The Real Cost of Not Paying for Freelance Vacation and Sick Time

Now that Microsoft requires companies that contract with them to offer freelancers paid time off, will others follow suit?


While paid vacation and sick time might seem like a pretty basic benefit, there is no federal policy that mandates that companies offer the benefit, even to full-time employees—despite the fact that the Healthy Families Act was introduced more than a decade ago and has yet to make it to Congress.

Some businesses aren’t willing to wait for legislators to decide on an issue that has the potential to impact 43 million workers, according to Senator Patty Murray (D-WA). In an effort to set an example, Microsoft announced it is going to begin to require that many of its 2,000 contractors and vendors offer their employees who work for Microsoft 15 paid days off for sick days and vacation time.

When you consider that one in three Americans work as freelancers, who do contract work for employers as large as Microsoft and those as small as a local boutique, this is a massive step to equalize the benefits offered by employers to full-time staff and those who may work just as many hours but don’t get any paid time off.

This benefit isn’t just calculated in hard numbers like an extra paycheck. A recent survey of almost 2,000 workers from Limeade, an employee engagement platform, found that people were much more productive and willing to commit to the organization when they had these types of work-life benefits.

A brief breakdown of their findings:
  • On average, employees who said their organization provided health and well-being benefits were 11% more engaged than those that didn’t.
  • More than 3/4 of workers want time off to recharge, yet less than half of employers provide it.
  • Providing paid time off corresponded to a 13.8% increase in engagement.
  • 71% of workers want paid breaks during the workday yet just over a quarter (28.4%) of companies provide it.
  • Employees are around 20% more engaged when they have the right amount of balance between their work and personal life.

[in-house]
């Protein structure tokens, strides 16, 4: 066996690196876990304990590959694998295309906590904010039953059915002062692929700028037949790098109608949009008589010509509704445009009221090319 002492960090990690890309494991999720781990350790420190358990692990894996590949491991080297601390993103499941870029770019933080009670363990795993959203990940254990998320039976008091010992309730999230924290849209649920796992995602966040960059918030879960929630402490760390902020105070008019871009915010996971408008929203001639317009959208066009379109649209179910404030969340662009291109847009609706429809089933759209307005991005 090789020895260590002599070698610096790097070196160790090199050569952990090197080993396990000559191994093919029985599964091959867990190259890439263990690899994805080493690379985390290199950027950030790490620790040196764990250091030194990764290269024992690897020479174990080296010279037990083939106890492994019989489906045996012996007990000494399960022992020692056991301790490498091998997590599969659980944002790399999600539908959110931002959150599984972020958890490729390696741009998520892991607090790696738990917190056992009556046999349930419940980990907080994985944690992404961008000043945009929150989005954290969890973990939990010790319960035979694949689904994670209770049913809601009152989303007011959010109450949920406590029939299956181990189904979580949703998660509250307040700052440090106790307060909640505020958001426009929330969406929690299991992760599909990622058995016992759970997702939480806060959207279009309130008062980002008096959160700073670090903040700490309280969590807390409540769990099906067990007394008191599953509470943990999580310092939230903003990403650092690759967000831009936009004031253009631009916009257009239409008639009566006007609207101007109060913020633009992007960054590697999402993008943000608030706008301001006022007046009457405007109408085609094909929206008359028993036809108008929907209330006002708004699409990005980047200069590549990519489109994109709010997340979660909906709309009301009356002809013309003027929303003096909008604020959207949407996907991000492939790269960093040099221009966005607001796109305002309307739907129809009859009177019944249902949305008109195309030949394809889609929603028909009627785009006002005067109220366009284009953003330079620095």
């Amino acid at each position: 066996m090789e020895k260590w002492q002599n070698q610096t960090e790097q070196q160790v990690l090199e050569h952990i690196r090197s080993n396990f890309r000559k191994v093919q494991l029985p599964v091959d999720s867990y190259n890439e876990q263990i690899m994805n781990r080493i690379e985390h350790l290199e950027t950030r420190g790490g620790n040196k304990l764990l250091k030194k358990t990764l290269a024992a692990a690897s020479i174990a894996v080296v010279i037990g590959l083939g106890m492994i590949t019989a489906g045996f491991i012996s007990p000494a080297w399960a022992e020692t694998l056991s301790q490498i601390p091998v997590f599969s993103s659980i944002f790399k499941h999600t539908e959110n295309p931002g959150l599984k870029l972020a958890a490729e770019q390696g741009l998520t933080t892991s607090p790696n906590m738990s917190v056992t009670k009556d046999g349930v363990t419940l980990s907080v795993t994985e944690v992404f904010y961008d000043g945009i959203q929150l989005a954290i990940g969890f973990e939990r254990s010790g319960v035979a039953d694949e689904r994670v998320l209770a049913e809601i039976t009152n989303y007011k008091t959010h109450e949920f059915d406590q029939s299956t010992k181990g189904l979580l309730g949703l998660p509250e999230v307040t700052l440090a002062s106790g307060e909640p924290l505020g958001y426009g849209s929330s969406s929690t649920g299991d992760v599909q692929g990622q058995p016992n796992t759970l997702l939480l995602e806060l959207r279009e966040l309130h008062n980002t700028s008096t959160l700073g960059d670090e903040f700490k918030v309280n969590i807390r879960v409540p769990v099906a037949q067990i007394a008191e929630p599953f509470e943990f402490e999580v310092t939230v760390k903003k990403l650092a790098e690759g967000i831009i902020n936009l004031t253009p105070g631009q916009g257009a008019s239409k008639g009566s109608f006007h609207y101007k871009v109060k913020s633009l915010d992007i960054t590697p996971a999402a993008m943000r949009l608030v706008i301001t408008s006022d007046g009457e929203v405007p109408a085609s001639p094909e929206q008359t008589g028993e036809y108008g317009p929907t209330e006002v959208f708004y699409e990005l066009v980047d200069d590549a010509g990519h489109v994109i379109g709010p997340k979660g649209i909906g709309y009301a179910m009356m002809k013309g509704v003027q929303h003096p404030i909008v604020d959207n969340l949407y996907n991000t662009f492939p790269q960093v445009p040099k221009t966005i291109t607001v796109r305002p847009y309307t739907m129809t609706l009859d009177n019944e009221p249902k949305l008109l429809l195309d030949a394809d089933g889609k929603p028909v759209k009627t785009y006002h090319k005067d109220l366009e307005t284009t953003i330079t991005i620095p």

The recent Gallup poll that surveyed nearly 50,000 businesses showed that paid time off impacts a company’s bottom line. Organizations that scored in the top half for employee engagement had double the odds of success of those in the bottom half. On the flip side, disengaged and disgruntled employees cost the U.S. economy about$370 billion per year.


Contractors’ engagement is just as important. ThinkHuman CEO Meredith Haberfeld, who provides employee engagement consulting to such organizations as SoulCycle, Goldman Sachs, and Spotify, says that treating employees one way and contractors another will likely impact the company in the long term.

“The employees who receive better vacation policy or benefits predictably notice that contractors don’t,” Haberfeld points out. “The resulting dynamic subtly but powerfully undermines the perceived authenticity of the company’s culture commitment—and as a result, impacts the culture in a quiet but meaningful way.”

Haberfeld believes that Microsoft’s “supply-chain” view of vendor benefits brings its pledge to people outward, to the next concentric ring of the culture. “An authentic, unwavering commitment to culture is felt and experienced by employees, partners, customers and even the extended community,” she explains.

But she also believes that forcing vendors into compliance is a bad idea. “Not only does force rarely produce the best result, it will likely raise costs for both parties—and, more importantly, it doesn’t create an authentic value alignment in the vendor,” Haberfeld adds.

Companies who want to change the way contract workers are treated—whether they are small or large—can begin by partnering with contractors who align with their core values, says Haberfeld. “This will eventually add an extra layer of synergy to the vendor-partner relationship and increase the level of engagement—and, as a result, predictably better results.”